Sit-ins: Nashville, Tenn.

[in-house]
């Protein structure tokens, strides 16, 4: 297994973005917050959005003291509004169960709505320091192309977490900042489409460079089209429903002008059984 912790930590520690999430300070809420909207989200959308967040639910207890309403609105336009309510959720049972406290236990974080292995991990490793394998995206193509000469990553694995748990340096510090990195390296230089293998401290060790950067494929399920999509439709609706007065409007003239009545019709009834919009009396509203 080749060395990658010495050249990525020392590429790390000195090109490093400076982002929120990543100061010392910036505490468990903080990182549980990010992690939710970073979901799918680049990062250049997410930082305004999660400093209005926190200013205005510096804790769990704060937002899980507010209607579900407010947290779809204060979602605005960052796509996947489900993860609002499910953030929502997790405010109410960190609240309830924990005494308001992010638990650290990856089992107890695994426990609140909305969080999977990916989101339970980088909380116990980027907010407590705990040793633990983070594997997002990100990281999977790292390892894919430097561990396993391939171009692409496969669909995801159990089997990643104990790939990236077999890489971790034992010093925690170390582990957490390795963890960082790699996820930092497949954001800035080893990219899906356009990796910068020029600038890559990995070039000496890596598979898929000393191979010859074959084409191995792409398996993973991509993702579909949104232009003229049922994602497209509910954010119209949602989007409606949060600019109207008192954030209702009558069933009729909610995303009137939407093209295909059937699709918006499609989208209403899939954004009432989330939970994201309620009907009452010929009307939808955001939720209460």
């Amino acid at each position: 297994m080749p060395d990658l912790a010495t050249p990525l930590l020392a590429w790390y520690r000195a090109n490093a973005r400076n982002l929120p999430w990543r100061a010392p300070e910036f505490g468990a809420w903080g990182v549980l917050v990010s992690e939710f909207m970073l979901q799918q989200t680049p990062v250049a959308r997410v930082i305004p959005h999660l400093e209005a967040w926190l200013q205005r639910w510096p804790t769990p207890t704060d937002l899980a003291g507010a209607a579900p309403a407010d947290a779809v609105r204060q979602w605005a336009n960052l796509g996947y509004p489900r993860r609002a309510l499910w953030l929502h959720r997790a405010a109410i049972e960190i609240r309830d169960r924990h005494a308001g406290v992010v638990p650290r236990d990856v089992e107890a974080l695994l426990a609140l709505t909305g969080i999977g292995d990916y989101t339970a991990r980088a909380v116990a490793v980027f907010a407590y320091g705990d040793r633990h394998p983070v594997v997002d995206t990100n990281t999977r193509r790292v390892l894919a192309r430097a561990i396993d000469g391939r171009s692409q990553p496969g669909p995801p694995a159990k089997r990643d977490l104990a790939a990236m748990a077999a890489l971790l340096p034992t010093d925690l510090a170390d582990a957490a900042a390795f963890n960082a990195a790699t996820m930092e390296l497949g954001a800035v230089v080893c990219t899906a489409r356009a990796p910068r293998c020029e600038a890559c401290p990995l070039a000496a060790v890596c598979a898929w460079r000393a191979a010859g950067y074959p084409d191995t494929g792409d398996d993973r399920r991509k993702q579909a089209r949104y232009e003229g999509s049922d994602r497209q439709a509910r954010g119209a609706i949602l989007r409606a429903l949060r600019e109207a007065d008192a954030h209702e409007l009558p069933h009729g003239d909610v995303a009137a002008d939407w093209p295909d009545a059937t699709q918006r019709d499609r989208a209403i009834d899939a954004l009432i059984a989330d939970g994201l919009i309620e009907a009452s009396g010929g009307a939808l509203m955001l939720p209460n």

The Nashville sit-in movement is widely regarded as one of the most successful and sustained student-directed sit-in campaigns of the Civil Rights movement. Contributing to its success was the leadership and organization provided by noted pacifist, James M. Lawson. During the late winter months of 1959, Lawson and the Nashville Student Movement, an organization comprised of students from the city's four African American colleges, made plans to launch a large-scale sit-in campaign targeting segregated restaurants and department stores in the city's downtown commercial district. Lawson prepared participants for the campaign by offering workshops where he instructed students on the importance of discipline and self-control through simulated sit-ins. Upon receiving word of the sit-ins in Greensboro, North Carolina, the Nashville Student Movement launched their planned campaign into action. Local police officers responded to the staged sit-ins by arresting participating demonstrators. Despite the arrests, students continued to carry out the sit-ins by deploying multiple waves of demonstrators to occupy the lunch counters. The sit-in demonstrations continued until April 19 when a bomb exploded in the home of Z. Alexander Looby, a prominent African American attorney who served as one of the primary lawyers for students arrested during the sit-ins. The incident prompted thousands of demonstrators to stage a march on City Hall where Nashville Mayor, Ben West, met the marchers on the building's front steps to address their grievances. When publicly asked if he supported discrimination based on race, West voiced his opposition to segregation. Anxious to move the city forward and restore downtown commerce, city officials and local businesses agreed to desegregate Nashville's public facilities on May 10, 1960.

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